Physiotherapy for Rock Climbers in Thun, Switzerland
Physiotherapy focuses on identifying the origin of your injury and an analysis of your current physical capabilities. Be it a torn pully ligament, shoulder pain, tenosynovitis, tendinitis, shoulder instability, or a torn lumbrical muscle (if you want to know more about rock climbing injuries click here), each behooves a deep dive into:
- The mechanism of your injury
- The healing phase of your injury
- Your current training regime
- The mobility & stability of the joints around your injury
- The strength of the muscles around the injury site
- Your neuromuscular control
- Your mental state
The bottom line is: we can’t treat your injury efficiently before we understand you, your training, and your injury.
So, what looks physiotherapy like when you make an appointment?
How Does a Physiotherapy Treatment for Rock Climbers Look Like?
Physiotherapy treatment for rock climbers exists out of 2 parts. The first part are the first 1 to 2 appointments in which we focus on understanding you and your injury. The second part focuses on applying treatment modalities and ensuring you make the right steps to recover well.
1st Appointment (30 or 60 minutes):
- Intake interview: this helps me understand you and your injury
- Physical Assessment: to understand functional movement capacity, mobility, stability, and pain provocation
- Analysis & Discussion: I analyze the data from our intake and physical assessment and discuss the conclusion with you; where did your injury come from? What should you do now? How are we going to make sure it heals efficiently? And finally, how are we going to make sure it doesn’t happen again?
- Treatment: Based on my analysis and your feedback we come to a treatment plan and with clear roles for each of us. What we do in the clinic and what you can do at home to rehab efficiently.
2nd Appointments & After (30 minutes)
- Analysis of your progression: we discuss your progress, issues you encountered, and possible new symptoms that have arisen.
- Continuous adaptation to your progress
- Progression in the intensity of exercise therapy
- Application of treatment modalities like manual therapy, radial shockwave therapy, soft tissue mobilization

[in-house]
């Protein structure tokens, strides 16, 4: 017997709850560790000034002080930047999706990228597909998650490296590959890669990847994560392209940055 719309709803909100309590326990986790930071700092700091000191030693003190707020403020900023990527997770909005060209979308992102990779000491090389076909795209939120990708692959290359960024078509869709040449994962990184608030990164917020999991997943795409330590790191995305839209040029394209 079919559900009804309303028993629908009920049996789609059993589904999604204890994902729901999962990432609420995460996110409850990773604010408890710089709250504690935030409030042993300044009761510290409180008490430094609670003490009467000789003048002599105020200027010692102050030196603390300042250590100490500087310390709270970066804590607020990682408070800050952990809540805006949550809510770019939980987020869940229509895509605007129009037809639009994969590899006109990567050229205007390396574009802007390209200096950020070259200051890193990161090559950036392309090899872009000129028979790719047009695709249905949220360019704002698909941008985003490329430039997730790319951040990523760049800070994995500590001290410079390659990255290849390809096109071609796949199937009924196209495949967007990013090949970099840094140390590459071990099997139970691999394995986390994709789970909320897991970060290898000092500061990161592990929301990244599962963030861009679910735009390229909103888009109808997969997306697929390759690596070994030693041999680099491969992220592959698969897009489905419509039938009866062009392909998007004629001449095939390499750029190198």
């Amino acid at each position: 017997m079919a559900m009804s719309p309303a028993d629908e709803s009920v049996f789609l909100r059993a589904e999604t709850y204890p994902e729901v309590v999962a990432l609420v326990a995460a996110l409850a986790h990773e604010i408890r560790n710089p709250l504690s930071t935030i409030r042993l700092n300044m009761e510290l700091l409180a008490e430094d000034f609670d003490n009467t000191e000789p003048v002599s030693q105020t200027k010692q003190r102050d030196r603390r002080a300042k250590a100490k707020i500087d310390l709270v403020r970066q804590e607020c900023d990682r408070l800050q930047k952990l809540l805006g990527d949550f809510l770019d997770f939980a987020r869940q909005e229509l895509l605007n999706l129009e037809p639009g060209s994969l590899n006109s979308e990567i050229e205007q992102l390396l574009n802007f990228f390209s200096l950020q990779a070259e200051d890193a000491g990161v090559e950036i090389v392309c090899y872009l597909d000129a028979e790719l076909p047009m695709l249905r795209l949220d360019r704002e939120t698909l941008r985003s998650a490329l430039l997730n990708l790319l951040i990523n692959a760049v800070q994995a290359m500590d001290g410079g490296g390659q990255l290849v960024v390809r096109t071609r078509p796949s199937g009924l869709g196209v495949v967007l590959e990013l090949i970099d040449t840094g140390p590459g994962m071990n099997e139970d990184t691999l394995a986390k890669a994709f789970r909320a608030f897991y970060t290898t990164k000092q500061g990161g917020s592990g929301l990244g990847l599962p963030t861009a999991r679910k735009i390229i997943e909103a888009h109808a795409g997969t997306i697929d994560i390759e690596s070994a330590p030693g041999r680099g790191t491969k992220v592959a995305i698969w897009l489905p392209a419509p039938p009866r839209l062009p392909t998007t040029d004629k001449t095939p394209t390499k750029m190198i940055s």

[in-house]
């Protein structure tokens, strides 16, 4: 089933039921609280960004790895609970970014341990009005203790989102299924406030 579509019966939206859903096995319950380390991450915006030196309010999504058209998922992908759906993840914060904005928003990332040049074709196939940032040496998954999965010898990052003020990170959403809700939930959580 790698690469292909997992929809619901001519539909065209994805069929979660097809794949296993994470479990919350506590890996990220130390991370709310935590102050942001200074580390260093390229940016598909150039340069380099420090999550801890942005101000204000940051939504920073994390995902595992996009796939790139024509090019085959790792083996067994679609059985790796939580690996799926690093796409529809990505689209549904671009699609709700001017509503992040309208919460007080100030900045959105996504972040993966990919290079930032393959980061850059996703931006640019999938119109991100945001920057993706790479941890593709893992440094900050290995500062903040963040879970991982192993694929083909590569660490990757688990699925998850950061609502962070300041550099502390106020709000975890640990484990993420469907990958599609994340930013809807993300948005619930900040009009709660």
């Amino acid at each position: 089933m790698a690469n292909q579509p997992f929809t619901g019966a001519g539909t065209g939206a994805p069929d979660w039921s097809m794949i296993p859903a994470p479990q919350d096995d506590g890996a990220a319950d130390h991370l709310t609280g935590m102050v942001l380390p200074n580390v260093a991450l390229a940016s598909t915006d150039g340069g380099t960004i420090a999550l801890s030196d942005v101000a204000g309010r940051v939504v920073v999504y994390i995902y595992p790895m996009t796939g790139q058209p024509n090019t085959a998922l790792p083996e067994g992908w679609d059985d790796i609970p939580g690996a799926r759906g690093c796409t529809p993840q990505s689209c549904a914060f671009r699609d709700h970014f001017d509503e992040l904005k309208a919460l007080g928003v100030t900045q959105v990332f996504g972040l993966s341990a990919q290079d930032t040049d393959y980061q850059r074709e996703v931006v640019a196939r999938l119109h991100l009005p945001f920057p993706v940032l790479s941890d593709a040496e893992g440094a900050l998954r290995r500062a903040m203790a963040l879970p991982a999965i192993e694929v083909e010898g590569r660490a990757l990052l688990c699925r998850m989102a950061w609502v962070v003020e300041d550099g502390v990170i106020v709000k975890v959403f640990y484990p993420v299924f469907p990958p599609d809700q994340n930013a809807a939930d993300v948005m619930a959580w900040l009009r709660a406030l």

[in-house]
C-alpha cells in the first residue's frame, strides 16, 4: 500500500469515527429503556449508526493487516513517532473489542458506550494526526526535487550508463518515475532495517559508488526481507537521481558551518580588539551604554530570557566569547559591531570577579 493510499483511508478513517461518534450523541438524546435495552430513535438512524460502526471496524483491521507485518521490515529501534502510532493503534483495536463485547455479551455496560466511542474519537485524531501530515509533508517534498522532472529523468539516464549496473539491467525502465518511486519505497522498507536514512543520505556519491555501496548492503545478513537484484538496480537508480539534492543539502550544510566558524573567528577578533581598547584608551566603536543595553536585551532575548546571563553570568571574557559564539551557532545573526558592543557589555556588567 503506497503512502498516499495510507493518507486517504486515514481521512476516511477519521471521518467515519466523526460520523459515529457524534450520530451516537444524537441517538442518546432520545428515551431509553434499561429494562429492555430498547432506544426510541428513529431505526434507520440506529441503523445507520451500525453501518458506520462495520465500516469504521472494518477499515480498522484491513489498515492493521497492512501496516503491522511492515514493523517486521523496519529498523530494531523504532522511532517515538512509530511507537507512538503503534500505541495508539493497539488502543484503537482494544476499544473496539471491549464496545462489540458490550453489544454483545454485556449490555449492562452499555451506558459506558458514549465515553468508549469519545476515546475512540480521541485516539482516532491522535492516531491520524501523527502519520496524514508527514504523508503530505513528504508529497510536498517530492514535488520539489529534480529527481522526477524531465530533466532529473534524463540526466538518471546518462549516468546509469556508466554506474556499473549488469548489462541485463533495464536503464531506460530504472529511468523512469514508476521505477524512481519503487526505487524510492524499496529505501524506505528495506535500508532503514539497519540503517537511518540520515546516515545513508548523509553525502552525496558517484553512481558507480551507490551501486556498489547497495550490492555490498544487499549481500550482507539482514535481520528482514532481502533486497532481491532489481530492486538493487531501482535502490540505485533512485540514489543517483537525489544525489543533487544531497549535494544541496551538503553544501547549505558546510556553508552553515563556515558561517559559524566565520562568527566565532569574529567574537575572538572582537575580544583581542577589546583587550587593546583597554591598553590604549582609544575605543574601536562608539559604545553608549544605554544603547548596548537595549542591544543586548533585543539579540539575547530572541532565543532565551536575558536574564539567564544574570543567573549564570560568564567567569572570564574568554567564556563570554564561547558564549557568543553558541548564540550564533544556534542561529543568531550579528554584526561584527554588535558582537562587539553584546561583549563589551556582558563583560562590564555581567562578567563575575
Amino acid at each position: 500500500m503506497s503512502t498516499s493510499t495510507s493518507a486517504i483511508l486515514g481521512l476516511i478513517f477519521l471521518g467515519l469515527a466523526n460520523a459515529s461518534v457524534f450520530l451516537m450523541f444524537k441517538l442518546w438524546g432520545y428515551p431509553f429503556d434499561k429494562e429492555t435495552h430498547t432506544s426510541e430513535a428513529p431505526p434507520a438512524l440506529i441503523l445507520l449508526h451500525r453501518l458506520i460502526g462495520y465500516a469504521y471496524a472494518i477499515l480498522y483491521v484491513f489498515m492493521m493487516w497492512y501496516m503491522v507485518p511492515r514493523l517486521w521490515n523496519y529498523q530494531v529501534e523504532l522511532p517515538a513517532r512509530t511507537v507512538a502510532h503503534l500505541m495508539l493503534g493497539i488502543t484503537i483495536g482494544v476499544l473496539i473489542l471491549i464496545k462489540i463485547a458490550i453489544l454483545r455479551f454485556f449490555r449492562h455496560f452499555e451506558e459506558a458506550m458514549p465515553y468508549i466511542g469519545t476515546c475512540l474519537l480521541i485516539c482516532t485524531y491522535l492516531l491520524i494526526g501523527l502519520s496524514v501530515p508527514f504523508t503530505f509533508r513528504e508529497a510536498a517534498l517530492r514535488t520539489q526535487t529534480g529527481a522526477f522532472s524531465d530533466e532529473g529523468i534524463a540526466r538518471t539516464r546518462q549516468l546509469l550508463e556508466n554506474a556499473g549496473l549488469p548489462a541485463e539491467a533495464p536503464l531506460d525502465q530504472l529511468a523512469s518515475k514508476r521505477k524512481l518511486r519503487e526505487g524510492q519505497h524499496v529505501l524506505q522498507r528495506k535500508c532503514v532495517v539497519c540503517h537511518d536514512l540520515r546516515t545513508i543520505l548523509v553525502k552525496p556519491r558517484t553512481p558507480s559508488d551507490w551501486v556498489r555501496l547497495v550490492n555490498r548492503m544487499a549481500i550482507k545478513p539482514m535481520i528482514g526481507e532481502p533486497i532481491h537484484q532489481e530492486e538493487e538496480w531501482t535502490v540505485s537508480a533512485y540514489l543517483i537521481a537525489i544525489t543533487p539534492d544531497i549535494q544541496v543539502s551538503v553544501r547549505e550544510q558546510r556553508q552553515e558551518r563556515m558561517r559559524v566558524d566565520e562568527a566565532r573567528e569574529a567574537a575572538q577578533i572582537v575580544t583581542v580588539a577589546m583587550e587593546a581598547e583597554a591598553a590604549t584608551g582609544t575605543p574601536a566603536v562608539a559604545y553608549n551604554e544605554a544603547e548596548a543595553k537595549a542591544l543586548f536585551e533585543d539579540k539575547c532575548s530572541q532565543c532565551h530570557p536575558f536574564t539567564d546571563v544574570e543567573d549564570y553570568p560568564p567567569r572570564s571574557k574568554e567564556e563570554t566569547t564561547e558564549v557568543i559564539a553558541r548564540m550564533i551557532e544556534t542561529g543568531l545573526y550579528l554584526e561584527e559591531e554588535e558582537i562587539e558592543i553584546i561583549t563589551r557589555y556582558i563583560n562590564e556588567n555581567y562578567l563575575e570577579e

Physiotherapy Treatment Modalities
These are the main treatment modalities I use during climbing physiotherapy treatments.
Exercise therapy is the most important part of sports physiotherapy for rock climbers, physiotherapy after surgery, and accidents. With the right exercises at the right moment, we can improve your:
Doing exercises forces your body to adapt and get into the state you want it to be. Without it, any other treatment modalities are less effective. For example, soft tissue mobilization of the rotator cuff muscles might bring you more mobility. If you don’t repeat the use of this newly acquired mobility often, your brain won’t recognize it.
Soft Tissue Mobilization
Soft tissue mobilization can be done in the form of Manual Friction Massage on Trigger Points or by doing Deep Tissue Release with the aid of myofascial techniques. Both approaches can reduce pain, muscle tension, improve mobility, and perceived stability. Soft tissue mobilization treatments should always be followed by exercise therapy to ensure the newly acquired situation remains.
Manual therapy is ideal for problems originating in joints. Think of back pain, neck pain, shoulder pain, and elbow pain. With manual therapy, I can mobilize and manipulate joints and improve movement quality. Manual therapy is a great treatment starter but should always be followed by exercise therapy to ensure the newly acquired movements stay.
Neuromoblization (NOI) is great for injuries involving the nervous system. Be it originating from the spine like herniated discs, radiculopathies as well as neurological problems in the limb like carpal tunnel syndrome and thoracic outlet syndrome.
Radial Shockwave Therapy
Radial Shockwave Therapy is a treatment that involves mechanical shockwaves applied with a machine. This treatment can enhance blood circulation, cell metabolism, and can reduce pain by generating competition for your current pain sensations. I use radial shockwave therapy for tendon injuries and on rare occasions on ligaments as well.
How Much Does Physiotherapy Cost?
If you’re a Swiss Resident/Citizen, Physiotherapy is paid from your basic insurance if you have a referral from a doctor. If you make an appointment without a referral, you pay a private fee.
Our private fee is CHF70.
Click here to make an appointment online* (you’ll be redirected to the website of the clinic I work at; Physiotherapie Reactive)
*If you’re not insured in Switzerland or don’t have a prescription for physiotherapy ordered by your doctor, choose “Private Physiotherapy”.